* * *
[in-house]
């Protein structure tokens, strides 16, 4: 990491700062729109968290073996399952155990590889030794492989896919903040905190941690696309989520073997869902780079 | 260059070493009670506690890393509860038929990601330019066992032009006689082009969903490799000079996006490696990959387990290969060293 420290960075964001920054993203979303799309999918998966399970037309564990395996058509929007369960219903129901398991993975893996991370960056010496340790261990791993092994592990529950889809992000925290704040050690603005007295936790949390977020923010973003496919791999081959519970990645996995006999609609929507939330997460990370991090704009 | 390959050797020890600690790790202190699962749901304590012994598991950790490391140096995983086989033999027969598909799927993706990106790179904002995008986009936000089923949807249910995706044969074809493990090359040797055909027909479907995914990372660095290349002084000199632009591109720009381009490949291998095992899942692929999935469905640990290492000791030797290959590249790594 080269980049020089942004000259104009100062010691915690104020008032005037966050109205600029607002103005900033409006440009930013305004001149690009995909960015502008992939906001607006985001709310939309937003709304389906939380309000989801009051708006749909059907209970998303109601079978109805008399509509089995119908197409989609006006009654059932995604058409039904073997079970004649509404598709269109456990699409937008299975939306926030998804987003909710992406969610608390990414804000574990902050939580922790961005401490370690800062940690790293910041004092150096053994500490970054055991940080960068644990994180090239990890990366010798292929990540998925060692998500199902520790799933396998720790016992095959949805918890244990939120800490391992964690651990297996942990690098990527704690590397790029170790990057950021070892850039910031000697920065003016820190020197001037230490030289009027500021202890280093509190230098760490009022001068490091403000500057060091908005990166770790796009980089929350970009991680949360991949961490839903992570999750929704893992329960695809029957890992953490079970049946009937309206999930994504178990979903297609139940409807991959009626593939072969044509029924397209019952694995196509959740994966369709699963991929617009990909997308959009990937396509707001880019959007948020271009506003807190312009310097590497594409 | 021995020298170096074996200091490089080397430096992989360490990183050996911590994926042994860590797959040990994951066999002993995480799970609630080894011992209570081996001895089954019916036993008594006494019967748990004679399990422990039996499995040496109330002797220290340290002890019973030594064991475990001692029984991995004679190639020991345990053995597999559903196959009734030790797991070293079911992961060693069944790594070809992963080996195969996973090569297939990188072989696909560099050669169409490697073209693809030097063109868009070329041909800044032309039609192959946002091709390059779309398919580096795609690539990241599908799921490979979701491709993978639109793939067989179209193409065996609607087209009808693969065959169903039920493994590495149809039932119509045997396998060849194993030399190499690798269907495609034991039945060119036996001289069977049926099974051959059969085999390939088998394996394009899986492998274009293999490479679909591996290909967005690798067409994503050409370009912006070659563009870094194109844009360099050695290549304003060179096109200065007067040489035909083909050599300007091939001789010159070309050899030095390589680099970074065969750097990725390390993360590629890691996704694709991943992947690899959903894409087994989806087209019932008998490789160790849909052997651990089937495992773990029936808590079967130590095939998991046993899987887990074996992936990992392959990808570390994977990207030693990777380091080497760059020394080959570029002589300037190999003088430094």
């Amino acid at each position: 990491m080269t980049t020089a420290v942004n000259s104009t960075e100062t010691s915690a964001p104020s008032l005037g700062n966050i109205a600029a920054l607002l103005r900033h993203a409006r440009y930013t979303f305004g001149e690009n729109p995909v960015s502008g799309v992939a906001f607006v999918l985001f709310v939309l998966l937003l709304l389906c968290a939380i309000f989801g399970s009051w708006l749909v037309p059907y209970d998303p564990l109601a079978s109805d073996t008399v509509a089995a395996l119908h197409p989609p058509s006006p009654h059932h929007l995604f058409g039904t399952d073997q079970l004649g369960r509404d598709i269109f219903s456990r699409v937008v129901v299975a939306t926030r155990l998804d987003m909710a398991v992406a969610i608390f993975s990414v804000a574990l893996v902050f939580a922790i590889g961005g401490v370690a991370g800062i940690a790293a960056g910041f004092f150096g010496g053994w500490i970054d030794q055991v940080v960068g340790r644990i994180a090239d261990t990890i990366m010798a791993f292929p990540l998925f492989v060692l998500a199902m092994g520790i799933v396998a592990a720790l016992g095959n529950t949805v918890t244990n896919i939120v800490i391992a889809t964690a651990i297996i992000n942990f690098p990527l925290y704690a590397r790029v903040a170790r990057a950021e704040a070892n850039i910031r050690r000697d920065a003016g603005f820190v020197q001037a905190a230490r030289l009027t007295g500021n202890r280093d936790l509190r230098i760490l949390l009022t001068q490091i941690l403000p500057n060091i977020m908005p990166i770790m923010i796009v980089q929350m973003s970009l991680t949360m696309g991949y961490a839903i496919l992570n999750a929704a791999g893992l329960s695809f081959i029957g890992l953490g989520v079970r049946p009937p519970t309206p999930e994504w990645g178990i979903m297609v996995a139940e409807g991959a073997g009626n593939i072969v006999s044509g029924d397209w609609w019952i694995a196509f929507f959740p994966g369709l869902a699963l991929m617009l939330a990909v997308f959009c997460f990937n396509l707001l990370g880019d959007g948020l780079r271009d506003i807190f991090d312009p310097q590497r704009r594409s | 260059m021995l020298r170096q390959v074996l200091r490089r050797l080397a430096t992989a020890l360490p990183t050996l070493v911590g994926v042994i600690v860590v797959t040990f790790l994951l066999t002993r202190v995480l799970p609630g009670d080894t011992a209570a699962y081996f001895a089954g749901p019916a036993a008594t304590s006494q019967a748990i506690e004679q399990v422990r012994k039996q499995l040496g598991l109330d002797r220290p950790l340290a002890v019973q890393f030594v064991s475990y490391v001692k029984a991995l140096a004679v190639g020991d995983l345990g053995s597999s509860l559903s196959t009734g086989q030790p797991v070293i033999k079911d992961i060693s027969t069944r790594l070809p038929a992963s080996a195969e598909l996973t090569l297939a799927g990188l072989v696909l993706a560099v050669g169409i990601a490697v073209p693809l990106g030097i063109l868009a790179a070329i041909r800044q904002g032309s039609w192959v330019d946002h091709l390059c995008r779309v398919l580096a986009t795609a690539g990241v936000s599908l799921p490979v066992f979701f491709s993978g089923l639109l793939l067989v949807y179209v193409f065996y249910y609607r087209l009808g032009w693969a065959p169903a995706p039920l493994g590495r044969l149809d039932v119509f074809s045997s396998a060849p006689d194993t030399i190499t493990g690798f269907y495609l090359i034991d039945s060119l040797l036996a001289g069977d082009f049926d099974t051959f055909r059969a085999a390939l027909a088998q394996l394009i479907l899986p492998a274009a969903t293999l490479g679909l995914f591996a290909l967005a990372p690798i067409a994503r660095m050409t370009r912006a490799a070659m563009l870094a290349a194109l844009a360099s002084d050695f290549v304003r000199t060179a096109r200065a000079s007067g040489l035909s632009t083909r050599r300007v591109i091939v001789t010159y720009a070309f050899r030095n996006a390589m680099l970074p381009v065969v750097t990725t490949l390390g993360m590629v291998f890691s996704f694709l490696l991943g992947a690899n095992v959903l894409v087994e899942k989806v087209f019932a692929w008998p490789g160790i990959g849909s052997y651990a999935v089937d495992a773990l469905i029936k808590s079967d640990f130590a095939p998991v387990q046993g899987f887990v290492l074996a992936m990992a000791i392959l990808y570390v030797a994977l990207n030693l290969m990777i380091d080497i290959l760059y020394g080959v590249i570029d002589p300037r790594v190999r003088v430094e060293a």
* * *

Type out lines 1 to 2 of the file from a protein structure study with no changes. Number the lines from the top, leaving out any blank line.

[in-house]
């Protein structure tokens, strides 16, 4: 990491700062729109968290073996399952155990590889030794492989896919903040905190941690696309989520073997869902780079 | 260059070493009670506690890393509860038929990601330019066992032009006689082009969903490799000079996006490696990959387990290969060293 420290960075964001920054993203979303799309999918998966399970037309564990395996058509929007369960219903129901398991993975893996991370960056010496340790261990791993092994592990529950889809992000925290704040050690603005007295936790949390977020923010973003496919791999081959519970990645996995006999609609929507939330997460990370991090704009 | 390959050797020890600690790790202190699962749901304590012994598991950790490391140096995983086989033999027969598909799927993706990106790179904002995008986009936000089923949807249910995706044969074809493990090359040797055909027909479907995914990372660095290349002084000199632009591109720009381009490949291998095992899942692929999935469905640990290492000791030797290959590249790594 080269980049020089942004000259104009100062010691915690104020008032005037966050109205600029607002103005900033409006440009930013305004001149690009995909960015502008992939906001607006985001709310939309937003709304389906939380309000989801009051708006749909059907209970998303109601079978109805008399509509089995119908197409989609006006009654059932995604058409039904073997079970004649509404598709269109456990699409937008299975939306926030998804987003909710992406969610608390990414804000574990902050939580922790961005401490370690800062940690790293910041004092150096053994500490970054055991940080960068644990994180090239990890990366010798292929990540998925060692998500199902520790799933396998720790016992095959949805918890244990939120800490391992964690651990297996942990690098990527704690590397790029170790990057950021070892850039910031000697920065003016820190020197001037230490030289009027500021202890280093509190230098760490009022001068490091403000500057060091908005990166770790796009980089929350970009991680949360991949961490839903992570999750929704893992329960695809029957890992953490079970049946009937309206999930994504178990979903297609139940409807991959009626593939072969044509029924397209019952694995196509959740994966369709699963991929617009990909997308959009990937396509707001880019959007948020271009506003807190312009310097590497594409 | 021995020298170096074996200091490089080397430096992989360490990183050996911590994926042994860590797959040990994951066999002993995480799970609630080894011992209570081996001895089954019916036993008594006494019967748990004679399990422990039996499995040496109330002797220290340290002890019973030594064991475990001692029984991995004679190639020991345990053995597999559903196959009734030790797991070293079911992961060693069944790594070809992963080996195969996973090569297939990188072989696909560099050669169409490697073209693809030097063109868009070329041909800044032309039609192959946002091709390059779309398919580096795609690539990241599908799921490979979701491709993978639109793939067989179209193409065996609607087209009808693969065959169903039920493994590495149809039932119509045997396998060849194993030399190499690798269907495609034991039945060119036996001289069977049926099974051959059969085999390939088998394996394009899986492998274009293999490479679909591996290909967005690798067409994503050409370009912006070659563009870094194109844009360099050695290549304003060179096109200065007067040489035909083909050599300007091939001789010159070309050899030095390589680099970074065969750097990725390390993360590629890691996704694709991943992947690899959903894409087994989806087209019932008998490789160790849909052997651990089937495992773990029936808590079967130590095939998991046993899987887990074996992936990992392959990808570390994977990207030693990777380091080497760059020394080959570029002589300037190999003088430094």